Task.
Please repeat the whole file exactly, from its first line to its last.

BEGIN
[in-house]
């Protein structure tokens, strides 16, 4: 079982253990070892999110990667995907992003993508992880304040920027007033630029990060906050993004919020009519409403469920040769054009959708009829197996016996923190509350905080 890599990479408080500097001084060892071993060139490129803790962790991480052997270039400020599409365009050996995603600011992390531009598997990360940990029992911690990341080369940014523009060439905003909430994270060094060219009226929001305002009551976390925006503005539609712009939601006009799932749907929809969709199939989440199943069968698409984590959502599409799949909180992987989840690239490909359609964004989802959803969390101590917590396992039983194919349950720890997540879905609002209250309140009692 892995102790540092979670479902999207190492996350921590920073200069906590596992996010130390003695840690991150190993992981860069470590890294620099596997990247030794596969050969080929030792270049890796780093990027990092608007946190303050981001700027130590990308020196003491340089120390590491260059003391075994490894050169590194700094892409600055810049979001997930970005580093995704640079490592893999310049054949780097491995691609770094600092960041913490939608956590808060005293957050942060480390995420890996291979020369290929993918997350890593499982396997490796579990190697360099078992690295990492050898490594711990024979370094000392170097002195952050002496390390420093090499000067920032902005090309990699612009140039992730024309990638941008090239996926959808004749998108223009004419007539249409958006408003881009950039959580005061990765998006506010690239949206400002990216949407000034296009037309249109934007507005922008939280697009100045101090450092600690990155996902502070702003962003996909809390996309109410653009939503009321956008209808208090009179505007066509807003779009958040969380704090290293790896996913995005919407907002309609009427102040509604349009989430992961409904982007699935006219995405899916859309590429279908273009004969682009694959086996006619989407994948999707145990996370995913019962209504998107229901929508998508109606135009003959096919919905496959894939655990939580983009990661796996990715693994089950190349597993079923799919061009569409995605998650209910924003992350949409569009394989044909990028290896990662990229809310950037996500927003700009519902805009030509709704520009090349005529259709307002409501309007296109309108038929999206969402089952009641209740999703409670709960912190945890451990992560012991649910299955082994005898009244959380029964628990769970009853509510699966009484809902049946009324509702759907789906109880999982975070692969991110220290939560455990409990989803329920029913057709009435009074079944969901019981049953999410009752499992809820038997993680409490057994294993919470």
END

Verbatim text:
[in-house]
């Protein structure tokens, strides 16, 4: 079982253990070892999110990667995907992003993508992880304040920027007033630029990060906050993004919020009519409403469920040769054009959708009829197996016996923190509350905080 890599990479408080500097001084060892071993060139490129803790962790991480052997270039400020599409365009050996995603600011992390531009598997990360940990029992911690990341080369940014523009060439905003909430994270060094060219009226929001305002009551976390925006503005539609712009939601006009799932749907929809969709199939989440199943069968698409984590959502599409799949909180992987989840690239490909359609964004989802959803969390101590917590396992039983194919349950720890997540879905609002209250309140009692 892995102790540092979670479902999207190492996350921590920073200069906590596992996010130390003695840690991150190993992981860069470590890294620099596997990247030794596969050969080929030792270049890796780093990027990092608007946190303050981001700027130590990308020196003491340089120390590491260059003391075994490894050169590194700094892409600055810049979001997930970005580093995704640079490592893999310049054949780097491995691609770094600092960041913490939608956590808060005293957050942060480390995420890996291979020369290929993918997350890593499982396997490796579990190697360099078992690295990492050898490594711990024979370094000392170097002195952050002496390390420093090499000067920032902005090309990699612009140039992730024309990638941008090239996926959808004749998108223009004419007539249409958006408003881009950039959580005061990765998006506010690239949206400002990216949407000034296009037309249109934007507005922008939280697009100045101090450092600690990155996902502070702003962003996909809390996309109410653009939503009321956008209808208090009179505007066509807003779009958040969380704090290293790896996913995005919407907002309609009427102040509604349009989430992961409904982007699935006219995405899916859309590429279908273009004969682009694959086996006619989407994948999707145990996370995913019962209504998107229901929508998508109606135009003959096919919905496959894939655990939580983009990661796996990715693994089950190349597993079923799919061009569409995605998650209910924003992350949409569009394989044909990028290896990662990229809310950037996500927003700009519902805009030509709704520009090349005529259709307002409501309007296109309108038929999206969402089952009641209740999703409670709960912190945890451990992560012991649910299955082994005898009244959380029964628990769970009853509510699966009484809902049946009324509702759907789906109880999982975070692969991110220290939560455990409990989803329920029913057709009435009074079944969901019981049953999410009752499992809820038997993680409490057994294993919470």